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Wet Cough: if your dog’s cough sounds wet, gargling or phlegm-ridden, it may indicate a build-up of mucus in the lungs. Typically a sign of pneumonia, this illness is caused by either bacteria, a virus, a fungal infection, or parasites. Dogs who are highest risk include senior dogs, puppies or those with a weak or compromised immune system. It should be noted that your furry friend can also develop pneumonia if he accidentally inhales a foreign object.

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Coughing in Toy Breeds: In the instance of strange sounds coming from your toy breed, it may be indicative of a condition known as collapsing trachea. Marked by a deep-sounding cough that resembles a goose honking, it usually occurs when your pooch is pulling too hard against his collar.

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Breed-Specific Coughing & Heart Disease: Certain breeds are more prone to heart disease, such as the Cavalier King Charles Spaniel. If you notice your dog is coughing mainly at night or when lying down, it often is a sign that the condition is worsening.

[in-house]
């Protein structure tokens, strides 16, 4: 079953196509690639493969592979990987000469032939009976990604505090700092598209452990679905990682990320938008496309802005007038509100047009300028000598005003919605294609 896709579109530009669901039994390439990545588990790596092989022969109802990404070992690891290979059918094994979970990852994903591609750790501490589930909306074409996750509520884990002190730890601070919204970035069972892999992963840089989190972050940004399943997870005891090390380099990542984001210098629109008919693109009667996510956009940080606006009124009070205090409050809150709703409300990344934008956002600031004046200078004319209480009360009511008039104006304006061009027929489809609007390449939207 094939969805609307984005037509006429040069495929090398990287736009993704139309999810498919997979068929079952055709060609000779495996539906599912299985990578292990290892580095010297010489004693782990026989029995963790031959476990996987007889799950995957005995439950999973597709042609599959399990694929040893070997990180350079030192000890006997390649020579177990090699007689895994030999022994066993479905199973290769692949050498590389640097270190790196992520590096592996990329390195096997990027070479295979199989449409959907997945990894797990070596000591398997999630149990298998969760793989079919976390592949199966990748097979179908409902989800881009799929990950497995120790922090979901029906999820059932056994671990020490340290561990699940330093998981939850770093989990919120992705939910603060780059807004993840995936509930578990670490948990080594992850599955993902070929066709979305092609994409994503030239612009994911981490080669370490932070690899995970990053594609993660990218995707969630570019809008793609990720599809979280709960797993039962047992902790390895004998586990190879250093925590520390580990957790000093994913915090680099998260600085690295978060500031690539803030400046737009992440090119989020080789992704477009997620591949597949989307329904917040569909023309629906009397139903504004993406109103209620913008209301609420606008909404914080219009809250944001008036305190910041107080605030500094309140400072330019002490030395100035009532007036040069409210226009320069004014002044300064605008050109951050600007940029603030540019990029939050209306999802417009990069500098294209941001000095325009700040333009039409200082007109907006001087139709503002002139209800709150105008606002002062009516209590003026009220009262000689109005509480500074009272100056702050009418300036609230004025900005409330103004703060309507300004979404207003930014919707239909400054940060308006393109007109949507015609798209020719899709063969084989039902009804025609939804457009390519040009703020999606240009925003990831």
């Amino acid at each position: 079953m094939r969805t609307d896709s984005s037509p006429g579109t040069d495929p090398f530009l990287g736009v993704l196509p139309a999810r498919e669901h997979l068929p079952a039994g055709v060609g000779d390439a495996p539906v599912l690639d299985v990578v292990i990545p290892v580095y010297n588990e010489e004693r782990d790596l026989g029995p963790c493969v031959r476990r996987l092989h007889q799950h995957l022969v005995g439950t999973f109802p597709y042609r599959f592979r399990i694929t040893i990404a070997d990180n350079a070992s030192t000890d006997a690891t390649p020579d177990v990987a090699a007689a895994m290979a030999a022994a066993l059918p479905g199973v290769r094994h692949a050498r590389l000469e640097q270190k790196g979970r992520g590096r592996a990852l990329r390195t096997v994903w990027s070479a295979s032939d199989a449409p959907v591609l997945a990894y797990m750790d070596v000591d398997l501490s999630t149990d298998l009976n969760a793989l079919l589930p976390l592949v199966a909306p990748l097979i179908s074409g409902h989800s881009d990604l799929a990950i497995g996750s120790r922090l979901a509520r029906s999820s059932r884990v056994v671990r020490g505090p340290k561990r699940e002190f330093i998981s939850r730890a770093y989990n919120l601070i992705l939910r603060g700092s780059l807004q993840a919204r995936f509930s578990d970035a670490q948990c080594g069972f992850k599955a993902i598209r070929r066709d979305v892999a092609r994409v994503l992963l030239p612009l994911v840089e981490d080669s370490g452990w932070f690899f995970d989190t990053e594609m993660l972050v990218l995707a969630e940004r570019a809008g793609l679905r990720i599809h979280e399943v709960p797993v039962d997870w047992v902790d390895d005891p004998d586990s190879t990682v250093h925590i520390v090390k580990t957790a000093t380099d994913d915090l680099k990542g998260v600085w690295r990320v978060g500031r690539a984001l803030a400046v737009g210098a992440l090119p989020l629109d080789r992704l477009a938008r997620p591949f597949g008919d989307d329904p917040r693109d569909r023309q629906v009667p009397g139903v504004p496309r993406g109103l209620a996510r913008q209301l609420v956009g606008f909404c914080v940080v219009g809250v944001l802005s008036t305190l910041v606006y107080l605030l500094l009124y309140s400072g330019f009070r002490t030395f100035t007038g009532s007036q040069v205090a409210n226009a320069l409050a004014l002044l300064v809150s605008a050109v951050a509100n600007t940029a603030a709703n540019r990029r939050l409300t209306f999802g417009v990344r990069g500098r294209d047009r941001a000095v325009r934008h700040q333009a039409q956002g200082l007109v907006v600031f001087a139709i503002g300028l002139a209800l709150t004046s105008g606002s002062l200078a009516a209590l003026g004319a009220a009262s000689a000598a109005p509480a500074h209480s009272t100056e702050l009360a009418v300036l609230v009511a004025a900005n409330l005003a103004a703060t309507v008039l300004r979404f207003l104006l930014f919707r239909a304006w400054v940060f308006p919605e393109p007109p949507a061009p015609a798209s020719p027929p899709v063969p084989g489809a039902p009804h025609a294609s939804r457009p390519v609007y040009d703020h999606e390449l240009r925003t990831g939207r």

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Treating Your Dog’s Cough: What to Expect

Being diligent as a pet owner includes recognizing the different signs and symptoms outlined above, and the next step would be to bring your dog to a trusted veterinarian for a complete physical. In most cases, each of these types of coughs and the conditions they’re indicative of can be treated if caught early on, particularly if your dog is coughing violently or persistently and is displaying other signs of fatigue or distress.

Once your vet has determined the cause of illness, he will treat him accordingly. For dogs suffering from kennel cough, a course of antibiotics will be prescribed and your pooch should be isolated from other dogs so he doesn’t spread this contagious infection. You can help ease his discomfort by doing the same things that help people when they’re congested, such as bringing him in the bathroom during a hot shower so he can inhale the steam; you may also wish to run a humidifier to increase the moisture in your home’s atmosphere.